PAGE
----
On Monday, November 4, 2019, a number of Oklahoma families were greeted with good news. 462 non-violent prisoners had their sentences commuted and were released from prisons all across the state. Sixty-five more will be released once their detainers are removed. It was the largest commutation in U.S. history, and more are expected to happen.
Prison Reform Legislation
Republican-controlled Oklahoma has been known as having the highest incarceration rate in the U.S., but state lawmakers have been listening to their constituents and passing legislation to make prison reform a priority. State Question 780, which reclassified certain nonviolent drug and theft charges from felonies to misdemeanors, had been approved by 58% of Oklahoma voters in 2016. In May 2019, Oklahoma lawmakers passed HB 1269, which made State Question 780 retroactive and led to Monday's commutation.
When HB 1269 went into effect on November 1, 2019, 814 Oklahoma prisoners applied for commutation consideration. The 462 prisoners that were released are just a fraction of the 26,334 who make up the state's prison population, but it is a good step in the right direction.
Commuting these sentences will help reduce overcrowding in Oklahoma prisons and offer offenders a second chance. Governor Kevin Still told the inmates, “Now is the first day of your life.” It is estimated that if these prisoners had served their full sentence, it would have cost the state $11.9 million.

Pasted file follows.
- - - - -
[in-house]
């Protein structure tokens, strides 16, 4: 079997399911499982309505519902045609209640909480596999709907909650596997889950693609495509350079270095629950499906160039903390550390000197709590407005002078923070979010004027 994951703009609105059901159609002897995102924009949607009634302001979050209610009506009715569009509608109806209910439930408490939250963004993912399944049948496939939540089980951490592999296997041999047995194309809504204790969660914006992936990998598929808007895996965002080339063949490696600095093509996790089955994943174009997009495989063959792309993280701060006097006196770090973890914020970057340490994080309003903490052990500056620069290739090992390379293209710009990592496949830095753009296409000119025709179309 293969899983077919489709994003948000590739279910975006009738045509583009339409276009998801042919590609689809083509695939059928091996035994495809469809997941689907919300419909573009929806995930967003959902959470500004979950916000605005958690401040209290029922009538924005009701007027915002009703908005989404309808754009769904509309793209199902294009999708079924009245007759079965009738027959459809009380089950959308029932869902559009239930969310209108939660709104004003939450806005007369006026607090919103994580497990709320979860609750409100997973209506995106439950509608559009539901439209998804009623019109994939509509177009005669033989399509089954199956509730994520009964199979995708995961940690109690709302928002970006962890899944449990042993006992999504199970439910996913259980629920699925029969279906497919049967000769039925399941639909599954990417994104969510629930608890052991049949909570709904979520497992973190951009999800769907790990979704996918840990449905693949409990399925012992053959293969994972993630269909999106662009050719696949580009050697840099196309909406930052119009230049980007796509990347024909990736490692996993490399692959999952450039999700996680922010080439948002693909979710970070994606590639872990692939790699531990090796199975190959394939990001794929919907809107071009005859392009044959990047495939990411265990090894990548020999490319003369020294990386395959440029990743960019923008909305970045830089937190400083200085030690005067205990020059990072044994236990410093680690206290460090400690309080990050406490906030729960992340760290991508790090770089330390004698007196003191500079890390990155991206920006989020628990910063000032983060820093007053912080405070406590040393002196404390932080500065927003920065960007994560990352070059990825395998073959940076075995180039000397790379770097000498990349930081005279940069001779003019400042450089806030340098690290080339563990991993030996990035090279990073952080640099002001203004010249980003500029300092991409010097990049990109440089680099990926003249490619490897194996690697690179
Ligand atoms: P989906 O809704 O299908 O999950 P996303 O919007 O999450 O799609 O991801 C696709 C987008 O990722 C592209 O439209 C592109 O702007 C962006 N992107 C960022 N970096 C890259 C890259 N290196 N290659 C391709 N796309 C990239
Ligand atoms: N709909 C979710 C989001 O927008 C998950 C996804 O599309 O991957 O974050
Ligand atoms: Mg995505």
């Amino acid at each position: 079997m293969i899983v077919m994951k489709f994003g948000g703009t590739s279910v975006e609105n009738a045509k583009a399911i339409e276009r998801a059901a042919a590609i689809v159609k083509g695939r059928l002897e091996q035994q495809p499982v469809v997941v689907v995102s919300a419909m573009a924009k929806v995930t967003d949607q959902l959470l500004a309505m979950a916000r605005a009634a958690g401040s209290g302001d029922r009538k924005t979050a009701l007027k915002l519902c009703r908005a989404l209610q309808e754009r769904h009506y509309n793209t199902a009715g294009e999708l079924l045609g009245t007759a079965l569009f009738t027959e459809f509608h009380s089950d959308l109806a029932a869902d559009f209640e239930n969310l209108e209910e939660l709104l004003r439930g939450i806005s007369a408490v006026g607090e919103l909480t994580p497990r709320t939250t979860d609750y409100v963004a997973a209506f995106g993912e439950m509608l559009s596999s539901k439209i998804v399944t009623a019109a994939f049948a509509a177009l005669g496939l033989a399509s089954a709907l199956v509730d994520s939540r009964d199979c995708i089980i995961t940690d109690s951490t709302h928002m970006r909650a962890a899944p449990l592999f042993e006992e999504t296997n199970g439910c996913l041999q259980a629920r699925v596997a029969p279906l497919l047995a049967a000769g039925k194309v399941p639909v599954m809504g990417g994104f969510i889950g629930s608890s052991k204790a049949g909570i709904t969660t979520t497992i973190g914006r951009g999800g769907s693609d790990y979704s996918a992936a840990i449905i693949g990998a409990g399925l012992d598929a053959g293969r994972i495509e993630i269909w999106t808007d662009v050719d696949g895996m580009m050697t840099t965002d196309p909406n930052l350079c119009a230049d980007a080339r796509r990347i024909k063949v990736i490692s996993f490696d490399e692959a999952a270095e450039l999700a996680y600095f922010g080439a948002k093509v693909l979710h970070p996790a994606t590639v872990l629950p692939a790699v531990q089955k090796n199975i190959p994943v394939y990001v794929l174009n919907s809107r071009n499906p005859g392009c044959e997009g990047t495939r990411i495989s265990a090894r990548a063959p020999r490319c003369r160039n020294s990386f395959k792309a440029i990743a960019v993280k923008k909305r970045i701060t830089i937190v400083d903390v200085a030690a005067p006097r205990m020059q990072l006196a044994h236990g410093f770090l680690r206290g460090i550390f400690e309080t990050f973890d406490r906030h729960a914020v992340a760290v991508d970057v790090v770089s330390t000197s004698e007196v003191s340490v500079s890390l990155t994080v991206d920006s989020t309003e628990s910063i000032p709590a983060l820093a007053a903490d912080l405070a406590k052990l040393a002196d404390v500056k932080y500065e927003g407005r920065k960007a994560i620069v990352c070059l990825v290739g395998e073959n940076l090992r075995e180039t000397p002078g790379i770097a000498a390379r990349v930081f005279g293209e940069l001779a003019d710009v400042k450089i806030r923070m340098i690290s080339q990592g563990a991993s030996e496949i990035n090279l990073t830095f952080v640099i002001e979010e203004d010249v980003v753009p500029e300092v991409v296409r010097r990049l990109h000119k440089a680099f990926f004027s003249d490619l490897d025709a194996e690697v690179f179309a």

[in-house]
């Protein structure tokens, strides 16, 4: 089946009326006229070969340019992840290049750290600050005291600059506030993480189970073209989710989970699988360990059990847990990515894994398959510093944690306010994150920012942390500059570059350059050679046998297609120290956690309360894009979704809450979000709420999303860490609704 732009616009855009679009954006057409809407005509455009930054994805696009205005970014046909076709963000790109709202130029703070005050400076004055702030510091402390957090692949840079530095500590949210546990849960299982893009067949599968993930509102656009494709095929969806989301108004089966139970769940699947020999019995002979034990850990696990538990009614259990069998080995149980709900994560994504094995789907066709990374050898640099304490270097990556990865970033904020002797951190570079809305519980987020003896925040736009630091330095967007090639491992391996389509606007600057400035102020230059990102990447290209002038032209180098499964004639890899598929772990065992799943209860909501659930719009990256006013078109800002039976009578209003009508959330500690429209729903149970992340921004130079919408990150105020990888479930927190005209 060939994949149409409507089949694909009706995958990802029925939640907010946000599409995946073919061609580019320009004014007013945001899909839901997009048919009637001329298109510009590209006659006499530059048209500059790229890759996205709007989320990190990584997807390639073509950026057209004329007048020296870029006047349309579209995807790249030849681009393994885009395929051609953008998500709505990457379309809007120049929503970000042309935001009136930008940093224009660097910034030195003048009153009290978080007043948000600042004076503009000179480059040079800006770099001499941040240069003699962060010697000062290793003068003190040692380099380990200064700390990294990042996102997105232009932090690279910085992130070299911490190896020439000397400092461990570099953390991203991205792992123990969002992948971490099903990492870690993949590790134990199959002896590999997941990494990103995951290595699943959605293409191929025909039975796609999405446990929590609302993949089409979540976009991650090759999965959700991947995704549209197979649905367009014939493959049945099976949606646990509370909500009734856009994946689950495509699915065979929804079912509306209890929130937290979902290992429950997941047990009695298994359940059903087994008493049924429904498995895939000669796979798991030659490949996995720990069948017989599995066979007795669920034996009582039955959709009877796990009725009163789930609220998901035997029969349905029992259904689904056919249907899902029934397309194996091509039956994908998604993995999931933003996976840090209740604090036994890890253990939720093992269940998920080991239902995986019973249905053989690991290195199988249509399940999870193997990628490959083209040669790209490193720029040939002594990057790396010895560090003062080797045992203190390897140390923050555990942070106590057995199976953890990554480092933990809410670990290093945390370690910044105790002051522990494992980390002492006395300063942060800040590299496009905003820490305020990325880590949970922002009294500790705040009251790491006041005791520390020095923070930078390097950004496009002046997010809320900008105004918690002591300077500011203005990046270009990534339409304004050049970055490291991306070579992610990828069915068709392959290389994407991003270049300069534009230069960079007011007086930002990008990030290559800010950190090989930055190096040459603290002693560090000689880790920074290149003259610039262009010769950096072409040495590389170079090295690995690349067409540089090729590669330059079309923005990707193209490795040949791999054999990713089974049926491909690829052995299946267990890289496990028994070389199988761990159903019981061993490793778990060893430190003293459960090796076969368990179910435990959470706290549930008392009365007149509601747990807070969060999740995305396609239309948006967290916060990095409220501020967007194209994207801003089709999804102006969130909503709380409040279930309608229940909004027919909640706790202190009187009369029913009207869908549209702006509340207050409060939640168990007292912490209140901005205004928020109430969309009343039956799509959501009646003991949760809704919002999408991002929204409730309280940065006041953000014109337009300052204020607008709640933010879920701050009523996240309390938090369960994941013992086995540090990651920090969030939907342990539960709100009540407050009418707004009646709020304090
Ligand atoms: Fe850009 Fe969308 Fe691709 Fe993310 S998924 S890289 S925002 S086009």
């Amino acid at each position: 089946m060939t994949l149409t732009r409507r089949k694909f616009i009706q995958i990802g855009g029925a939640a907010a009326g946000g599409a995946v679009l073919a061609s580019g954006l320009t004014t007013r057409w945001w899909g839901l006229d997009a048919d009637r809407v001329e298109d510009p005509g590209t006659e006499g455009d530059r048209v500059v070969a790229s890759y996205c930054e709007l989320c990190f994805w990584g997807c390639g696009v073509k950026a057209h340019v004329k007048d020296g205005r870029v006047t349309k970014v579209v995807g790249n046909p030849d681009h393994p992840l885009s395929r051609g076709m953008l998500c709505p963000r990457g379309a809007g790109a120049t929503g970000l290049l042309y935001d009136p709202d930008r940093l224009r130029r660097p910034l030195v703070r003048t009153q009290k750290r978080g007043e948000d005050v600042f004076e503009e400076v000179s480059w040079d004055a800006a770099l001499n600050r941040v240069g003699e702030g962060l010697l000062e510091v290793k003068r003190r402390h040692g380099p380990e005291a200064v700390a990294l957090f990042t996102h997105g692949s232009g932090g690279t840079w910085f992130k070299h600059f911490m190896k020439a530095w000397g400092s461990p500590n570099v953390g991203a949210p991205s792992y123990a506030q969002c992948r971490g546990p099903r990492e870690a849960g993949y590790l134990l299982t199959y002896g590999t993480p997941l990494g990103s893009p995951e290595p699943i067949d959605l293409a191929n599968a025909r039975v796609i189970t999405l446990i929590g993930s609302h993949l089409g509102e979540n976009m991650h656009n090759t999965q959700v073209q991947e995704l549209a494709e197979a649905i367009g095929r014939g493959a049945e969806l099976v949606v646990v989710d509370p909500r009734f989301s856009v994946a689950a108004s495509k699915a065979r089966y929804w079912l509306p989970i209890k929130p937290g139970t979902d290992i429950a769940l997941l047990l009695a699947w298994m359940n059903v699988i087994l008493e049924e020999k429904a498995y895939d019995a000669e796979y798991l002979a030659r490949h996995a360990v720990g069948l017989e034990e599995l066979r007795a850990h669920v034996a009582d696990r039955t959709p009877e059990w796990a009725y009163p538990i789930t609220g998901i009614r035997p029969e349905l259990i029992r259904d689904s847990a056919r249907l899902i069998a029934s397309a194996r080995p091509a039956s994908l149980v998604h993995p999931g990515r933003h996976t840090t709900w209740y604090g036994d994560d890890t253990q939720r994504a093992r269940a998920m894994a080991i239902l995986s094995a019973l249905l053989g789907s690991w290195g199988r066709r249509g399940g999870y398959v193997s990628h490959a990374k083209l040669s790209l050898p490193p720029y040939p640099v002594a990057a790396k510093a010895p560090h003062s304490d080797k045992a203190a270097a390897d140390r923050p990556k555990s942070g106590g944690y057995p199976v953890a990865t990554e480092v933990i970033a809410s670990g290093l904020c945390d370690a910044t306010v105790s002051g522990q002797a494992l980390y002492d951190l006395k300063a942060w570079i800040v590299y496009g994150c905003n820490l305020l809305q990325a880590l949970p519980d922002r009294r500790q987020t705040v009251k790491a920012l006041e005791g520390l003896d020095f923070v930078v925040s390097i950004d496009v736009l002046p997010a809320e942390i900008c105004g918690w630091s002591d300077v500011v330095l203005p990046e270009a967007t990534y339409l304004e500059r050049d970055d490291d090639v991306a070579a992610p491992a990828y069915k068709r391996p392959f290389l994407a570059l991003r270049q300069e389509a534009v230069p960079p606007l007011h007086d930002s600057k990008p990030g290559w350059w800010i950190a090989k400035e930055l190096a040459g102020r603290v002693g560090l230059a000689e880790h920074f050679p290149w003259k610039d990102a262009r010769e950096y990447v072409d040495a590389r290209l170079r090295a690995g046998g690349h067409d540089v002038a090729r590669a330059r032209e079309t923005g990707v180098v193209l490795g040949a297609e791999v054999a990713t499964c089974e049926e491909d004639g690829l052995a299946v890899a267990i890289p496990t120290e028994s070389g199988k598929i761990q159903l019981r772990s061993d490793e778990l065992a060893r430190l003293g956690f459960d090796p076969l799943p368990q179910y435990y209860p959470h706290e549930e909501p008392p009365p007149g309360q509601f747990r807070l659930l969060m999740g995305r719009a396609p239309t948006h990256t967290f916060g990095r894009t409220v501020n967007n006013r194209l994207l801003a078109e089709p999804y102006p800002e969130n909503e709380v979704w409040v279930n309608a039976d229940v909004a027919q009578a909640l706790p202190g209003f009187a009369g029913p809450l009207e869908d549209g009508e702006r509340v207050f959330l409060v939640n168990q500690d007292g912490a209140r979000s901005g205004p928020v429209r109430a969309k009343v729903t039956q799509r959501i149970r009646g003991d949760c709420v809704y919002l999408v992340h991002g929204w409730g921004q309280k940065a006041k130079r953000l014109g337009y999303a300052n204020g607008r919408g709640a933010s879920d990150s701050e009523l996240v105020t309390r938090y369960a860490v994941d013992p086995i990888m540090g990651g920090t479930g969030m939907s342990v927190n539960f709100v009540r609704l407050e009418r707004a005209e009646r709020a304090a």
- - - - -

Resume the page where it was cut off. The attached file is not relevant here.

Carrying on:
More Prison Reform Efforts
The Oklahoma Department of Corrections (DOC) is also helping with criminal justice reform. Ahead of November's commutation, the Oklahoma DOC held transition fairs at 28 incarceration facilities across the state. The transition fairs were designed to connect inmates with support services they might need once they are released. The organizations involved in the transition fairs will help former inmates with housing, transportation, health care, mental health care, and employment.
Washington Misdemeanors vs. Felonies
When Oklahoma voters passed State Question 780, it changed possessing a small amount of drugs from a felony to a misdemeanor, and it increased the threshold for property theft from $500 to $1,000 to be a felony.
In Washington, petty theft or theft in the third degree is classified as a gross misdemeanor and involves property theft of a value under $750. Second-degree theft becomes a felony when it is the theft of property valued between $750 and $5,000.
Defense Attorney Steve Karimi
If you have been charged with property theft in the state of Washington, you need a strong, credible defense. The Law Offices of Steve Karimi will examine your case and mount the defense you need to stay out of prison. Call them today at 206-621-8777 or fill out a contact form to get started a confidential and free consultation.
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